Diameter of the bezel, of the head (more distant points) and on the head’s ssides.
The VezerLezer ED10 comes with the following accessories.
Well, it’s an o-ring
As said above, it can be used in reverse position, provides good retention and does the job with competence, but it is not the strongest clip you’ll have.
It has 0.5m, and is USB to USB-C. Nothing more to add
It is VezerLezer branded, and it is adjustable. Can be put in the tailcap or in the pockect clip.
I didn’t run tests on the battery, but it is a VezerLezer wrapped 18650 2600mAh 3.7V 9.62 Wh battery, protected and with button top.
Here you can see how it protrudes when placed in the flashlight, unlike an unprotected flat top Sony VTC6 cell.
Last but not least, the User Manual, where you can find information on how to operate the flashlight, despite it misses some information regarding: Reverse Polarity Protection and Low Voltage Protection.
It is written in: English, German, French, Spanish, Italian, Korean, Russian, Chinese and Japanese.
NOTE: Click the photos to see with more detail .
Well, this is not an accessory, but it could be. This is a Convoy holster in which the VezerLezer ED10 fits perfectly, in case you want to get one to carry yours.
Advancing to something more descriptive, here comes the UI.
It is not perfect, but I kinda like it, specially due to the shortcuts.
There are 2 “modes”: “Discrete Output” (levels) and “Continuous Output” (ramping).
- Discrete Output has Moonlight > Eco > Low > Medium > High // > Medium > Low > Eco > Moonlight
- Continuous Output starts in a level similar to Eco and goes up to a level similar to High.
NOTE 1: To alternate between these modes, from OFF, press and hold the switch for 5 seconds. The light will blink 2 times and will stay ON.
NOTE 2: the flashlight has memory
How to operate each mode?
- OFF >> press & hold = Moonlight, independently of the last used mode
- OFF >> 1 click = ON in the last used level (including Moonlight)
- OFF >> 2 clicks = Turbo
- OFF >> 3 clicks = Strobe
- OFF >> 4 clicks = SOS
- OFF >> 5 clicks = lock/unlock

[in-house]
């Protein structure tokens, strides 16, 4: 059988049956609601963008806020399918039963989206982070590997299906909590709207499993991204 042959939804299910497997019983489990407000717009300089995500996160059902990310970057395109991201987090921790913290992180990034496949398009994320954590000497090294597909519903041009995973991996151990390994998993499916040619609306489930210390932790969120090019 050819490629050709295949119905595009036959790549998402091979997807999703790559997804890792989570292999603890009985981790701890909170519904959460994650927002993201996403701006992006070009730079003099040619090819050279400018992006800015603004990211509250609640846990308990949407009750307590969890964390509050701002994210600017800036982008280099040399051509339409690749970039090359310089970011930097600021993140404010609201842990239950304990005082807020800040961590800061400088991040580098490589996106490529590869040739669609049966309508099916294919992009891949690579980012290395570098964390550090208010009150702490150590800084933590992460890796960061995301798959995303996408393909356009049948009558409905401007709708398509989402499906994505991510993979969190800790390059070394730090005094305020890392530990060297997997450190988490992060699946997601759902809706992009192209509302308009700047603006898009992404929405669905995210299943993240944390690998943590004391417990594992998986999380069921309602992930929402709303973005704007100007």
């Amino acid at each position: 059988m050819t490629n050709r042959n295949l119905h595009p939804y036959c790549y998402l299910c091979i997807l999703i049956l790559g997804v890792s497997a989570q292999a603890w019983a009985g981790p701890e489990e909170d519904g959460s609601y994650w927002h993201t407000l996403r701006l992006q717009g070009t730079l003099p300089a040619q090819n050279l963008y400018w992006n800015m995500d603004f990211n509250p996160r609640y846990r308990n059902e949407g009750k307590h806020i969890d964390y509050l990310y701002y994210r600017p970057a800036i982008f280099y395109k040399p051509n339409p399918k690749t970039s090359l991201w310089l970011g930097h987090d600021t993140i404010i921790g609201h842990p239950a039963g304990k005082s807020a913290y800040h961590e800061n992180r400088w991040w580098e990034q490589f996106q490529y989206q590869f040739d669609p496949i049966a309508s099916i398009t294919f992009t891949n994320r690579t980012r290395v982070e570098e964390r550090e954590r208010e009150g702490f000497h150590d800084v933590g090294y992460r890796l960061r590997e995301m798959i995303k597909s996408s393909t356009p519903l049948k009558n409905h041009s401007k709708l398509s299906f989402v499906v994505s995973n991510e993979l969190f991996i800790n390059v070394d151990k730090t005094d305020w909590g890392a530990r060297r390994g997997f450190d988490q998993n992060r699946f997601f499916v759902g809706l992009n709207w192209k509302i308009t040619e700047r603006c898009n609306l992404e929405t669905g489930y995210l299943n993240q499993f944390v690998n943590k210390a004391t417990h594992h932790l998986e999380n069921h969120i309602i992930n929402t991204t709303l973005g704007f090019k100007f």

* ON >> 1 click from any regular level = OFF
* ON >> 1 click from Turbo, Strobe or SOS after shortcut from OFF = OFF
* ON >> 1 click from Turbo, Strobe or SOS after shortcut from other level = returns to the last regular used level
* ON >> 2 clicks = Turbo
* ON >> 3 clicks = Strobe
* ON >> 4 clicks = SOS
* ON >> press & hold = advances in the sequences:
- a) Moonlight > Eco > Low > Medium > High [STOP]
b) High > Medium > Low > Eco > Moonlight [STOP]
ON >> press & hold from Turbo= enters ECO level
Note that when it reaches High or Moonlight, the advance stops, and it requires press & hold again
Note that when advancing up or down in levels, if the switch is released and pressed again in a 1.5 second period, it will reverse the direction. If the switch is not pressed again within the 1.5s period, it will resume the previous advancing direction.
- OFF >> press & hold = enters the lowest level of ramping (similar to ECO)
- OFF >> 1 click = ON in the last used level of ramping or Turbo (it memorizes it)
- OFF >> 2 clicks = Turbo
- OFF >> 3 clicks = Strobe
- OFF >> 4 clicks = SOS
- OFF >> 5 clicks = lock/unlock
- ON >> 1 click from any ramping level = OFF
- ON >> 1 click from Turbo, Strobe or SOS after shortcut from OFF = OFF
- ON >> 1 click from Turbo, Strobe or SOS after shortcut from other level = returns to the last regular used ramping level
- ON >> 2 clicks = Turbo
- ON >> 3 clicks = Strobe
- ON >> 4 clicks = SOS
- ON >> press & hold = ramps up or down (bottom = Eco; top = High)
- ON >> press & hold from Turbo= enters ECO level
Note that when it reaches the ramping top or bottom, it stops and requires press & hold again
Note that when ramping up or down, if the switch is released and pressed again in a 1.5 second period, it will reverse the direction. If the switch is not pressed again within the 1.5s period, it will resume the previous ramping direction.
OUTPUT AND RUNTIME
I will cheat a bit here and leave you with the specs about output, runtime, distance and intensity, because it is clearer this way.
However, I must say that the max output doesn’t seem to go up to 2200 lumens nor it reaches 305 meters.
In good conditions it may reach 200 meters, but I would say that 180 is already a good margin for it.